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U.S. Booster Rollout May Be Initially Limited to Pfizer Recipients; U.S Facilitates Departure of Four Americans from Afghanistan Over Land; Teen Titans Shine Bright at the U.S. Open. Aired 11:30-12p ET

Aired September 06, 2021 - 11:30   ET




BORIS SANCHEZ, CNN AT THIS HOUR: Now to the latest on the COVID pandemic. Booster shots are set to begin two weeks from today. But now, the White House chief of staff is clarifying that the September 20th rollout date all depends on FDA approval. Dr. Fauci says it is likely that only the Pfizer vaccine will be used when boosters begin and Moderna could soon come after that.


DR. ANTHONY FAUCI, DIRECTOR, NATIONAL INSTITUTE OF ALLERGY AND INFECTIOUS DISEASES: What you might see is rather than the simultaneous rolling out of the booster program of both dose products. You may have the sequential by about a week or two. I don't think that is a major issue there but we would have liked to have seen it happen altogether simultaneously.


SANCHEZ: Joining us now is Dr. Aileen Marty. She's a Professor of Infectious Diseases at Florida International University. Doctor, we appreciate you sharing part of your Labor Day with us to bring us some expertise and perspective.

Look, this back and forth over the boosters is confusing, even for someone that follows it closely. What is your advice to Americans right now regarding these booster shots?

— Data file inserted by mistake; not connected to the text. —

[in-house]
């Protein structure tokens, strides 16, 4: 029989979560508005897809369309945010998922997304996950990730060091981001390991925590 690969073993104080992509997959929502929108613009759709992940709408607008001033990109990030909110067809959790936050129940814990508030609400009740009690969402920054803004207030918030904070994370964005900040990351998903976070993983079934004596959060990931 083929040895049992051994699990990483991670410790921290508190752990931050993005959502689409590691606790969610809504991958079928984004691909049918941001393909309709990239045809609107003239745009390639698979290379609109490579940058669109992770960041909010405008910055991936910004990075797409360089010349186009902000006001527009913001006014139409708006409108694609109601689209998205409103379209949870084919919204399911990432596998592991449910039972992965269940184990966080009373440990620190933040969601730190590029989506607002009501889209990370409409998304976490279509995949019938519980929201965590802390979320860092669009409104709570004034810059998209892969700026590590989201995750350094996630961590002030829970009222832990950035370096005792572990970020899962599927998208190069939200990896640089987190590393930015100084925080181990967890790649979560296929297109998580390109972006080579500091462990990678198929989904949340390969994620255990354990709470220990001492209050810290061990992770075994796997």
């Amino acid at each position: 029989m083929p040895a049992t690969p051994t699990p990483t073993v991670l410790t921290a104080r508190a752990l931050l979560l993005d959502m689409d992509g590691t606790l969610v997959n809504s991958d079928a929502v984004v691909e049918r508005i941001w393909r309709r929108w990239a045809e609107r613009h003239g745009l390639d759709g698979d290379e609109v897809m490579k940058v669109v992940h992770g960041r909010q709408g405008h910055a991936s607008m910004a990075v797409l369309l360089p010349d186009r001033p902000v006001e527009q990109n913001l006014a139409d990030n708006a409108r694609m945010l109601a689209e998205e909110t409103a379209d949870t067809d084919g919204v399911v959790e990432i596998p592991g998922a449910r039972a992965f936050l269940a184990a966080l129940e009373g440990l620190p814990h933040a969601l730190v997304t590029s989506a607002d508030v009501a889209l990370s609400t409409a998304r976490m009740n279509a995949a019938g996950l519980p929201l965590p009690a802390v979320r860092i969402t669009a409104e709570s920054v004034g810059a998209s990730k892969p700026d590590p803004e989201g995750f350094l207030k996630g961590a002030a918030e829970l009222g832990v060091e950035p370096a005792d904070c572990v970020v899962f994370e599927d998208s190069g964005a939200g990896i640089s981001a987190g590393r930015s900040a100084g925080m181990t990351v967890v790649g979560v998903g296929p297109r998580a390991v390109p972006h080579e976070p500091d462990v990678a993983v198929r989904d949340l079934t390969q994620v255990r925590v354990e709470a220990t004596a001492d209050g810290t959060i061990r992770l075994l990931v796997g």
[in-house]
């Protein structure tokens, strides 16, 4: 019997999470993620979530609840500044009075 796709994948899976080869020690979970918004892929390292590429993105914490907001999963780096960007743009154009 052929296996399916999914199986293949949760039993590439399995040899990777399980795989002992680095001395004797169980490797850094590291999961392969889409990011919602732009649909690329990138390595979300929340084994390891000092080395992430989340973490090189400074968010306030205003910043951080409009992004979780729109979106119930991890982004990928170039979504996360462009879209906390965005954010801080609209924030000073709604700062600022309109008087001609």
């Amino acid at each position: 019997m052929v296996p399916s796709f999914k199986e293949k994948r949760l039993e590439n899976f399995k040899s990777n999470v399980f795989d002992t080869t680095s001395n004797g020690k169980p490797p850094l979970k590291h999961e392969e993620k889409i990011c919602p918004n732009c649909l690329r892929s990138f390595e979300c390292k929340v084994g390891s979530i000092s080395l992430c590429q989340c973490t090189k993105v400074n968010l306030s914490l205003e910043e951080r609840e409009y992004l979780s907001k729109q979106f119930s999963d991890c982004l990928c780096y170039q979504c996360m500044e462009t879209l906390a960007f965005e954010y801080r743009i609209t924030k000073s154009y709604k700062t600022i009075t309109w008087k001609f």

DR. AILEEN MARTY, DISTINGUISHED UNIVERSITY PROFESSOR, INFECTIOUS DISEASES, FIU: Well, first, it is a pleasure to be here with you, Boris. The reality is that the science has to follow a process. And it is wise of the White House to make sure that its policies are based on that process. And it has to be done very carefully.

So, yes, it seems confusing because a lot of studies are being done and many studies are coming out before there is peer review. And so as they get peer reviewed, the way the data was initially interpreted can be shown to be correct or incorrect. So, we have to be very careful about how we look at all of the studies that are being done. Now, when it comes to the studies on boosters, what we're looking at is, what is the net immunologic reaction that people have and what is the likelihood that having that amount of observable neutralizing antibodies actually has an impact on their disease acquisition, in other words, their chance of getting sick again. And the data that is now presented, and Pfizer has presented it, does show that there is a drop in protection.